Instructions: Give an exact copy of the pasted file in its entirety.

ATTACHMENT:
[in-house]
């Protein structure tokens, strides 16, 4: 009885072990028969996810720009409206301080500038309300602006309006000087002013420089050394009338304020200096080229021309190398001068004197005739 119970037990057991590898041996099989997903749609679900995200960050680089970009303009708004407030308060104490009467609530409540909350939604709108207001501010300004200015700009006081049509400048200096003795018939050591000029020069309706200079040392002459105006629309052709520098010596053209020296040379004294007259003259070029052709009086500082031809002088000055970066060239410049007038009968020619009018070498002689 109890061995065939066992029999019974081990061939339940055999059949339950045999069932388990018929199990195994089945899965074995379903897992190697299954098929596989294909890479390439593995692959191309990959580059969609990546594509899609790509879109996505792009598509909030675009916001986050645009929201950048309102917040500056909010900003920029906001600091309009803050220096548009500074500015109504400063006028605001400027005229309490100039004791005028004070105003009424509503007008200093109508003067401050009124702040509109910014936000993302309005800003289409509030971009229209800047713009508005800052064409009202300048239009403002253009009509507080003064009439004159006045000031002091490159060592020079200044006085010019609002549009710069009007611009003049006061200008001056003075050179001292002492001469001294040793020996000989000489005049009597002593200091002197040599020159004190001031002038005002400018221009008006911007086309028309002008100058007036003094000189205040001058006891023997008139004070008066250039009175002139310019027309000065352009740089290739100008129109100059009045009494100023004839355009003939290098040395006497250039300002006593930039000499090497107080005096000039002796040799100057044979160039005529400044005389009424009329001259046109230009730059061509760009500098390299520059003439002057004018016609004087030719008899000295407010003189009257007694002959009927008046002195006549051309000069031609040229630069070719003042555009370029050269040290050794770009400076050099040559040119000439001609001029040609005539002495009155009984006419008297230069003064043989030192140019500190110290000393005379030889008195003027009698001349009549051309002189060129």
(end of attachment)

[in-house]
């Protein structure tokens, strides 16, 4: 009885072990028969996810720009409206301080500038309300602006309006000087002013420089050394009338304020200096080229021309190398001068004197005739 119970037990057991590898041996099989997903749609679900995200960050680089970009303009708004407030308060104490009467609530409540909350939604709108207001501010300004200015700009006081049509400048200096003795018939050591000029020069309706200079040392002459105006629309052709520098010596053209020296040379004294007259003259070029052709009086500082031809002088000055970066060239410049007038009968020619009018070498002689 109890061995065939066992029999019974081990061939339940055999059949339950045999069932388990018929199990195994089945899965074995379903897992190697299954098929596989294909890479390439593995692959191309990959580059969609990546594509899609790509879109996505792009598509909030675009916001986050645009929201950048309102917040500056909010900003920029906001600091309009803050220096548009500074500015109504400063006028605001400027005229309490100039004791005028004070105003009424509503007008200093109508003067401050009124702040509109910014936000993302309005800003289409509030971009229209800047713009508005800052064409009202300048239009403002253009009509507080003064009439004159006045000031002091490159060592020079200044006085010019609002549009710069009007611009003049006061200008001056003075050179001292002492001469001294040793020996000989000489005049009597002593200091002197040599020159004190001031002038005002400018221009008006911007086309028309002008100058007036003094000189205040001058006891023997008139004070008066250039009175002139310019027309000065352009740089290739100008129109100059009045009494100023004839355009003939290098040395006497250039300002006593930039000499090497107080005096000039002796040799100057044979160039005529400044005389009424009329001259046109230009730059061509760009500098390299520059003439002057004018016609004087030719008899000295407010003189009257007694002959009927008046002195006549051309000069031609040229630069070719003042555009370029050269040290050794770009400076050099040559040119000439001609001029040609005539002495009155009984006419008297230069003064043989030192140019500190110290000393005379030889008195003027009698001349009549051309002189060129």